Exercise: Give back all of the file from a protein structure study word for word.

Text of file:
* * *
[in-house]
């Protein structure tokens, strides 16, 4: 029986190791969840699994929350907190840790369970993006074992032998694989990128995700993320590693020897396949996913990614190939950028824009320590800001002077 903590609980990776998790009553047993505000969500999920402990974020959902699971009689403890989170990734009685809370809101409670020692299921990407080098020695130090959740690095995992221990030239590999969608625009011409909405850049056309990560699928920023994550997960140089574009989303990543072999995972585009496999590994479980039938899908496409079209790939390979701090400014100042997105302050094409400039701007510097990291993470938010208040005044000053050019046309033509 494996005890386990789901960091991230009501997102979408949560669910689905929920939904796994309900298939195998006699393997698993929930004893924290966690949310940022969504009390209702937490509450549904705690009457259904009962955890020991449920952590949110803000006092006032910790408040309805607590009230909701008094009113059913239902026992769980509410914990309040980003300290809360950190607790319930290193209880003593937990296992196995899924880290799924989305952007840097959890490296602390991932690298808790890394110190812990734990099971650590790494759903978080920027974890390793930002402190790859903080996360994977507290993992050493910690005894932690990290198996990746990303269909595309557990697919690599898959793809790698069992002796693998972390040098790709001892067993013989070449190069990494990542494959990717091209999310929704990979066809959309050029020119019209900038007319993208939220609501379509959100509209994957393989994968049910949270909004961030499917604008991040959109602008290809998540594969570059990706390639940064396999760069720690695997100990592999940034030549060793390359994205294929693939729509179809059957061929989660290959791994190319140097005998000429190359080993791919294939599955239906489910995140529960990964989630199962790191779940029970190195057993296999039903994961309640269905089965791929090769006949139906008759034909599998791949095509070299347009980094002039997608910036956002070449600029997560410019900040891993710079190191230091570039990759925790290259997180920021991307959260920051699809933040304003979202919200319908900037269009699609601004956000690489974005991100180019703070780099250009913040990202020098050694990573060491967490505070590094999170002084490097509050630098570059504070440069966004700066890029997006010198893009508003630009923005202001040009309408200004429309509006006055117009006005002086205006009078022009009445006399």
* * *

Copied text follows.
[in-house]
């Protein structure tokens, strides 16, 4: 029986190791969840699994929350907190840790369970993006074992032998694989990128995700993320590693020897396949996913990614190939950028824009320590800001002077 903590609980990776998790009553047993505000969500999920402990974020959902699971009689403890989170990734009685809370809101409670020692299921990407080098020695130090959740690095995992221990030239590999969608625009011409909405850049056309990560699928920023994550997960140089574009989303990543072999995972585009496999590994479980039938899908496409079209790939390979701090400014100042997105302050094409400039701007510097990291993470938010208040005044000053050019046309033509 494996005890386990789901960091991230009501997102979408949560669910689905929920939904796994309900298939195998006699393997698993929930004893924290966690949310940022969504009390209702937490509450549904705690009457259904009962955890020991449920952590949110803000006092006032910790408040309805607590009230909701008094009113059913239902026992769980509410914990309040980003300290809360950190607790319930290193209880003593937990296992196995899924880290799924989305952007840097959890490296602390991932690298808790890394110190812990734990099971650590790494759903978080920027974890390793930002402190790859903080996360994977507290993992050493910690005894932690990290198996990746990303269909595309557990697919690599898959793809790698069992002796693998972390040098790709001892067993013989070449190069990494990542494959990717091209999310929704990979066809959309050029020119019209900038007319993208939220609501379509959100509209994957393989994968049910949270909004961030499917604008991040959109602008290809998540594969570059990706390639940064396999760069720690695997100990592999940034030549060793390359994205294929693939729509179809059957061929989660290959791994190319140097005998000429190359080993791919294939599955239906489910995140529960990964989630199962790191779940029970190195057993296999039903994961309640269905089965791929090769006949139906008759034909599998791949095509070299347009980094002039997608910036956002070449600029997560410019900040891993710079190191230091570039990759925790290259997180920021991307959260920051699809933040304003979202919200319908900037269009699609601004956000690489974005991100180019703070780099250009913040990202020098050694990573060491967490505070590094999170002084490097509050630098570059504070440069966004700066890029997006010198893009508003630009923005202001040009309408200004429309509006006055117009006005002086205006009078022009009445006399």